Wyler continued to work on preproduction for the film, meeting the real Maria von Trapp and traveling to Austria to scout shooting locations. But he didn't have any passion for it; it was just a job to him. When the opportunity arose to direct The Collector, a suspense film that piqued his interest more, he left The Sound of Music. By this time, Robert Wise had determined that it would be at least another year before he could make his Sand Pebbles, so he took the Sound of Music gig to kill time and placate Fox. He wound up winning the Oscar for best director -- defeating, among others, William Wyler for The Collector.
The Sound of Music opened on March 2, 1965, and was instantly a smash. The stage musical it was based on was huge, it had been directed by the man who made West Side Story, it had two new songs by Richard Rodgers (writing the lyrics himself after the death of Hammerstein), it came out just seven months after the monster hit Mary Poppins had made Julie Andrews a movie star -- how could it possibly have failed?
Good thing everyone ignored the critics, who mostly panned it for being too much like the stage version, which they also hadn't liked. (Theater critics in general considered it the weakest of the Rodgers and Hammerstein collaborations.) Time magazine wrote of the movie: "Though director Robert Wise has made capital of the show's virtues, he can do little to disguise its faults. In dialogue, song and story, Music still contains too much sugar, too little spice." Bosley Crowther, writing for the New York Times, started his review in no uncertain terms: "The fact that The Sound of Music ran for three and a half years on Broadway, despite the perceptible weakness of its quaintly old-fashioned book, was plainly sufficient assurance for the producer-director Robert Wise to assume that what made it popular in the theater would make it equally popular on the screen." He went on to praise Andrews but rip pretty much everyone else: "The adults are fairly horrendous, especially Christopher Plummer as Captain Von Trapp." Pauline Kael called it "the sugar-coated lie that people seem to want to eat."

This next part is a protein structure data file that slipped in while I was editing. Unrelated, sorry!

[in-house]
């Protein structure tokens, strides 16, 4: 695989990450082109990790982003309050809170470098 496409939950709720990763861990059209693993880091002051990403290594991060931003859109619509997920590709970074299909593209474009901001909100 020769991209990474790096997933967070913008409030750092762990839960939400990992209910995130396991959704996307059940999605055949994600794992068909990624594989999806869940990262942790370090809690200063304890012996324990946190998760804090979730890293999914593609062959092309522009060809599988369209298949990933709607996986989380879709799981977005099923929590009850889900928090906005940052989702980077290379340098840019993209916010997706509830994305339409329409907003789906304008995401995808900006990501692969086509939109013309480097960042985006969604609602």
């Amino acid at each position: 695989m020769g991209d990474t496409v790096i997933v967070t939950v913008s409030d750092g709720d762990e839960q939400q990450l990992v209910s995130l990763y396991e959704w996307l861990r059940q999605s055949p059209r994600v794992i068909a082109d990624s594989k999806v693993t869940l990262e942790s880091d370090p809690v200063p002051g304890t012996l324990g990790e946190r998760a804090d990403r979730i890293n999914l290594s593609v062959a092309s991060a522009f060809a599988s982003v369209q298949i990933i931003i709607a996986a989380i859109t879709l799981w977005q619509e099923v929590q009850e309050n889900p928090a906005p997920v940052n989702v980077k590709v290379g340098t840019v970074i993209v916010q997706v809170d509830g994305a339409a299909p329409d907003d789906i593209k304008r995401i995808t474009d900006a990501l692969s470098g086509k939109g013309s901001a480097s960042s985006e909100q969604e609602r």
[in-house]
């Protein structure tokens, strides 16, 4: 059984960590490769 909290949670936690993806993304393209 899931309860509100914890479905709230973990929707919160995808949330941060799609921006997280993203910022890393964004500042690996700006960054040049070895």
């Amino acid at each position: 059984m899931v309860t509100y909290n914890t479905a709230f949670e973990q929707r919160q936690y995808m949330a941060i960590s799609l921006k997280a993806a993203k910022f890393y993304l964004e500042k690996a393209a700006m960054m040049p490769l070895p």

Kael was right about that, though: people did want to eat it. This was family-friendly comfort food, upbeat and pleasantly old-fashioned at a time when movies were juuuust starting to get edgier. Who's Afraid of Virginia Woolf? was a hit the next year, followed soon by game-changers like The Graduate and Bonnie and Clyde. Many of the seismic events that would come to symbolize the 1960s hadn't happened yet, but some had: the ground was definitely rumbling. American culture was changing. Whether people consciously realized it or not, The Sound of Music represented one of their last opportunities to enjoy classic Hollywood moviemaking before it took its next evolutionary step.
A headstrong young nun named Maria (Julie Andrews) is assigned to serve as governess to the seven children of a widowed Navy officer (Christopher Plummer) in Salzburg, Austria, on the eve of Nazi Germany's annexation of that country. Maria brings music and happiness to the household for the first time since the children's mother died. (Note: The ancient evil sorcery that caused the hills to be alive with the sound of music is not addressed.)
What It Influenced
Twentieth Century Fox, which had lost a shload of money on Cleopatra (1963), was rescued by The Sound of Music. That's the good news. The bad news is that the film's success inspired Fox to keep trying to make old-fashioned musicals despite the changing tastes of the moviegoing public. Doctor Dolittle (1967) was a notorious flop; Hello, Dolly! (1969) was only marginally more successful. Musicals fizzled out, both in terms of profits and prestige. Where the genre had once been represented almost every year at the Oscars, such acclaim came to be the exception rather than the rule.
What's the Big Deal?
There had been many wholesome, charming, family-friendly musical films before The Sound of Music, and there have been some (though not as many) since then. In retrospect, though, The Sound of Music is a dividing line between Old Hollywood and New Hollywood. The nostalgia many people feel for it isn't just for the film, but for the fact that it was one of the last of its kind, a symbol of a bygone era.
Further reading: Here's a great article summarizing the film's lasting cultural impact, written on the occasion of its 40th anniversary. And here's the original New York Times review. It's worth noting that while this was a pan, the film eventually came to be included in the Times' list of the 1,000 best movies ever made.